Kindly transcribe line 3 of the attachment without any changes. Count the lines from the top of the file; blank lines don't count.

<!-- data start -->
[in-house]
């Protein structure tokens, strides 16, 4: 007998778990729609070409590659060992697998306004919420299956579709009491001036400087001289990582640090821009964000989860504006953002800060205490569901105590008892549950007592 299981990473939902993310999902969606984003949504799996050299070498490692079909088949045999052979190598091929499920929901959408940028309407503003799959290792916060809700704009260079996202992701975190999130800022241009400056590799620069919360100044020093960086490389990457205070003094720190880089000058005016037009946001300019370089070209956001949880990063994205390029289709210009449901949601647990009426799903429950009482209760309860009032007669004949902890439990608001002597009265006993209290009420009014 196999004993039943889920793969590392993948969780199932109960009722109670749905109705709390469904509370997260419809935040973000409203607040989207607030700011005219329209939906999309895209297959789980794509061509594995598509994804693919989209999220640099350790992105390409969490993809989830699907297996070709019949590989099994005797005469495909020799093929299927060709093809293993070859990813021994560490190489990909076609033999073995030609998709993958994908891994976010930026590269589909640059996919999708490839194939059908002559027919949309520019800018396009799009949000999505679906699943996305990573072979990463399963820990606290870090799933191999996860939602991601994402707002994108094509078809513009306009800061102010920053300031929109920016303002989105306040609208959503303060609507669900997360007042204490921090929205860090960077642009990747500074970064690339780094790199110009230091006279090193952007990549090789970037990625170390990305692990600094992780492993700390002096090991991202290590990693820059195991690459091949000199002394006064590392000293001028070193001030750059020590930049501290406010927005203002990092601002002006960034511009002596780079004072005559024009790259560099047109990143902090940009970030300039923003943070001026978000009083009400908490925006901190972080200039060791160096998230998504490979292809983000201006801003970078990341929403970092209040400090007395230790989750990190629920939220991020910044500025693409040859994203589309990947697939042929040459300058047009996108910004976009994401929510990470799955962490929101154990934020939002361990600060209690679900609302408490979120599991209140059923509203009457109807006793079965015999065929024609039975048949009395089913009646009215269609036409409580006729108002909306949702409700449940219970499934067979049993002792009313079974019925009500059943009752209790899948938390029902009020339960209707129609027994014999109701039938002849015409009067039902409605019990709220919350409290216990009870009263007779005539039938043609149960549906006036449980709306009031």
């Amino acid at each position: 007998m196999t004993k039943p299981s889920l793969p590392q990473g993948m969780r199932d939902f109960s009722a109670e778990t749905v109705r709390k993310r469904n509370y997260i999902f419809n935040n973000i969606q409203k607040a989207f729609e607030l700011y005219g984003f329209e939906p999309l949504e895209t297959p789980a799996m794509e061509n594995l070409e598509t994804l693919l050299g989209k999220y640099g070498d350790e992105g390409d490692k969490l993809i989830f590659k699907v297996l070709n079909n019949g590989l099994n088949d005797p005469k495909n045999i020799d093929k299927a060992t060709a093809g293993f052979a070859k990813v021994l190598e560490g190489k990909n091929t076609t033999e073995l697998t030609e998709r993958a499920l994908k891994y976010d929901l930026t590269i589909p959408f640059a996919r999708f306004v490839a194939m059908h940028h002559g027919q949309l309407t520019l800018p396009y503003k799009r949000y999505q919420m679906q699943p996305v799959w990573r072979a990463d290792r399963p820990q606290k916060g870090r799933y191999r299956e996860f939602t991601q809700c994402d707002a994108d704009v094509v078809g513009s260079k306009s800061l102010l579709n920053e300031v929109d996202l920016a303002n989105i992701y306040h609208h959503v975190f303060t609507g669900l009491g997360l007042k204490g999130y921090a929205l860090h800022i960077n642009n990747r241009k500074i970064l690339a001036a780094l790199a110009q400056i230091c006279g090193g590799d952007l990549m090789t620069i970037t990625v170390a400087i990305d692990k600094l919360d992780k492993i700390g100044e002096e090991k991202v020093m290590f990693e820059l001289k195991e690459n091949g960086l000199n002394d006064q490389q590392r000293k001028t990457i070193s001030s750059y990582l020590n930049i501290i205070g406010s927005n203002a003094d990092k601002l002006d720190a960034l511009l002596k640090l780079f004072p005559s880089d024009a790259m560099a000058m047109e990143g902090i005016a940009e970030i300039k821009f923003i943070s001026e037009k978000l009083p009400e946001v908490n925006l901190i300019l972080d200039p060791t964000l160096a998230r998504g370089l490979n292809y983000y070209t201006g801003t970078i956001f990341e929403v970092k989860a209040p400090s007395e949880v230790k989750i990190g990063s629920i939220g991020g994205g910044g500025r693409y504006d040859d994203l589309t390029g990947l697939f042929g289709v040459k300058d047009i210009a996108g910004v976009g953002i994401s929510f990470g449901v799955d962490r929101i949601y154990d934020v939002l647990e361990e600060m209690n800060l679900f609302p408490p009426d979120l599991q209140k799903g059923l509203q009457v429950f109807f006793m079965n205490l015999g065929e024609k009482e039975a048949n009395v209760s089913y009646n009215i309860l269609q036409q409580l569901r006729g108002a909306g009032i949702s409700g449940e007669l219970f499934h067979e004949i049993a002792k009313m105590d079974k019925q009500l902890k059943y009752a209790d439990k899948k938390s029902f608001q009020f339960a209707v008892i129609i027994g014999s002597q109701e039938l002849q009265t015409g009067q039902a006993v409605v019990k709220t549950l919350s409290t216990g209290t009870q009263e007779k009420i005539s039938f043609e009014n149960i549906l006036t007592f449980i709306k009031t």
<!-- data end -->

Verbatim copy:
């Amino acid at each position: 007998m196999t004993k039943p299981s889920l793969p590392q990473g993948m969780r199932d939902f109960s009722a109670e778990t749905v109705r709390k993310r469904n509370y997260i999902f419809n935040n973000i969606q409203k607040a989207f729609e607030l700011y005219g984003f329209e939906p999309l949504e895209t297959p789980a799996m794509e061509n594995l070409e598509t994804l693919l050299g989209k999220y640099g070498d350790e992105g390409d490692k969490l993809i989830f590659k699907v297996l070709n079909n019949g590989l099994n088949d005797p005469k495909n045999i020799d093929k299927a060992t060709a093809g293993f052979a070859k990813v021994l190598e560490g190489k990909n091929t076609t033999e073995l697998t030609e998709r993958a499920l994908k891994y976010d929901l930026t590269i589909p959408f640059a996919r999708f306004v490839a194939m059908h940028h002559g027919q949309l309407t520019l800018p396009y503003k799009r949000y999505q919420m679906q699943p996305v799959w990573r072979a990463d290792r399963p820990q606290k916060g870090r799933y191999r299956e996860f939602t991601q809700c994402d707002a994108d704009v094509v078809g513009s260079k306009s800061l102010l579709n920053e300031v929109d996202l920016a303002n989105i992701y306040h609208h959503v975190f303060t609507g669900l009491g997360l007042k204490g999130y921090a929205l860090h800022i960077n642009n990747r241009k500074i970064l690339a001036a780094l790199a110009q400056i230091c006279g090193g590799d952007l990549m090789t620069i970037t990625v170390a400087i990305d692990k600094l919360d992780k492993i700390g100044e002096e090991k991202v020093m290590f990693e820059l001289k195991e690459n091949g960086l000199n002394d006064q490389q590392r000293k001028t990457i070193s001030s750059y990582l020590n930049i501290i205070g406010s927005n203002a003094d990092k601002l002006d720190a960034l511009l002596k640090l780079f004072p005559s880089d024009a790259m560099a000058m047109e990143g902090i005016a940009e970030i300039k821009f923003i943070s001026e037009k978000l009083p009400e946001v908490n925006l901190i300019l972080d200039p060791t964000l160096a998230r998504g370089l490979n292809y983000y070209t201006g801003t970078i956001f990341e929403v970092k989860a209040p400090s007395e949880v230790k989750i990190g990063s629920i939220g991020g994205g910044g500025r693409y504006d040859d994203l589309t390029g990947l697939f042929g289709v040459k300058d047009i210009a996108g910004v976009g953002i994401s929510f990470g449901v799955d962490r929101i949601y154990d934020v939002l647990e361990e600060m209690n800060l679900f609302p408490p009426d979120l599991q209140k799903g059923l509203q009457v429950f109807f006793m079965n205490l015999g065929e024609k009482e039975a048949n009395v209760s089913y009646n009215i309860l269609q036409q409580l569901r006729g108002a909306g009032i949702s409700g449940e007669l219970f499934h067979e004949i049993a002792k009313m105590d079974k019925q009500l902890k059943y009752a209790d439990k899948k938390s029902f608001q009020f339960a209707v008892i129609i027994g014999s002597q109701e039938l002849q009265t015409g009067q039902a006993v409605v019990k709220t549950l919350s409290t216990g209290t009870q009263e007779k009420i005539s039938f043609e009014n149960i549906l006036t007592f449980i709306k009031t």